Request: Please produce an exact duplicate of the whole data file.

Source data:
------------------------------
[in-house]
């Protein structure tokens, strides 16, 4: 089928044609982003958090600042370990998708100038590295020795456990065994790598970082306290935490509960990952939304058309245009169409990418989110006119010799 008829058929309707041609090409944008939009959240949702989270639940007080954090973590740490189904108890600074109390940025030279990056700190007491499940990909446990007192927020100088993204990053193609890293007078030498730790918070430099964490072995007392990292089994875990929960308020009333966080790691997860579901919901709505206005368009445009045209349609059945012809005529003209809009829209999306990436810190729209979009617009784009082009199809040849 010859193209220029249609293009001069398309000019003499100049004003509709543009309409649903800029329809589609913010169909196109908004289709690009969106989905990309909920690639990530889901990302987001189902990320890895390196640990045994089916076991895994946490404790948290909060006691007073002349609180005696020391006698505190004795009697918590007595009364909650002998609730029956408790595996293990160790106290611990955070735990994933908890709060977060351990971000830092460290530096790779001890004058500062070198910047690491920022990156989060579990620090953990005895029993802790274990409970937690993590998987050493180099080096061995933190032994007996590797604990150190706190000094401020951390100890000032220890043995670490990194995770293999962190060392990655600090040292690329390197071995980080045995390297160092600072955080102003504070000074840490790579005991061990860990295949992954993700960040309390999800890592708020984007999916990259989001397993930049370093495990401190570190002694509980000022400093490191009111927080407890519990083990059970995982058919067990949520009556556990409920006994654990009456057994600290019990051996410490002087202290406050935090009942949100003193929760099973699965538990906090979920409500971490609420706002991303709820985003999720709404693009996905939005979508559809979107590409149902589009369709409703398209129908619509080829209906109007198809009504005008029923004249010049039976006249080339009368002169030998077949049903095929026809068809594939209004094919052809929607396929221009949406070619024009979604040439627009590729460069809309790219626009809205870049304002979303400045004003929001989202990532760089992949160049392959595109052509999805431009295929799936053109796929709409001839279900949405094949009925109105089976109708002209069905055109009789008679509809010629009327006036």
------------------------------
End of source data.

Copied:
[in-house]
């Protein structure tokens, strides 16, 4: 089928044609982003958090600042370990998708100038590295020795456990065994790598970082306290935490509960990952939304058309245009169409990418989110006119010799 008829058929309707041609090409944008939009959240949702989270639940007080954090973590740490189904108890600074109390940025030279990056700190007491499940990909446990007192927020100088993204990053193609890293007078030498730790918070430099964490072995007392990292089994875990929960308020009333966080790691997860579901919901709505206005368009445009045209349609059945012809005529003209809009829209999306990436810190729209979009617009784009082009199809040849 010859193209220029249609293009001069398309000019003499100049004003509709543009309409649903800029329809589609913010169909196109908004289709690009969106989905990309909920690639990530889901990302987001189902990320890895390196640990045994089916076991895994946490404790948290909060006691007073002349609180005696020391006698505190004795009697918590007595009364909650002998609730029956408790595996293990160790106290611990955070735990994933908890709060977060351990971000830092460290530096790779001890004058500062070198910047690491920022990156989060579990620090953990005895029993802790274990409970937690993590998987050493180099080096061995933190032994007996590797604990150190706190000094401020951390100890000032220890043995670490990194995770293999962190060392990655600090040292690329390197071995980080045995390297160092600072955080102003504070000074840490790579005991061990860990295949992954993700960040309390999800890592708020984007999916990259989001397993930049370093495990401190570190002694509980000022400093490191009111927080407890519990083990059970995982058919067990949520009556556990409920006994654990009456057994600290019990051996410490002087202290406050935090009942949100003193929760099973699965538990906090979920409500971490609420706002991303709820985003999720709404693009996905939005979508559809979107590409149902589009369709409703398209129908619509080829209906109007198809009504005008029923004249010049039976006249080339009368002169030998077949049903095929026809068809594939209004094919052809929607396929221009949406070619024009979604040439627009590729460069809309790219626009809205870049304002979303400045004003929001989202990532760089992949160049392959595109052509999805431009295929799936053109796929709409001839279900949405094949009925109105089976109708002209069905055109009789008679509809010629009327006036």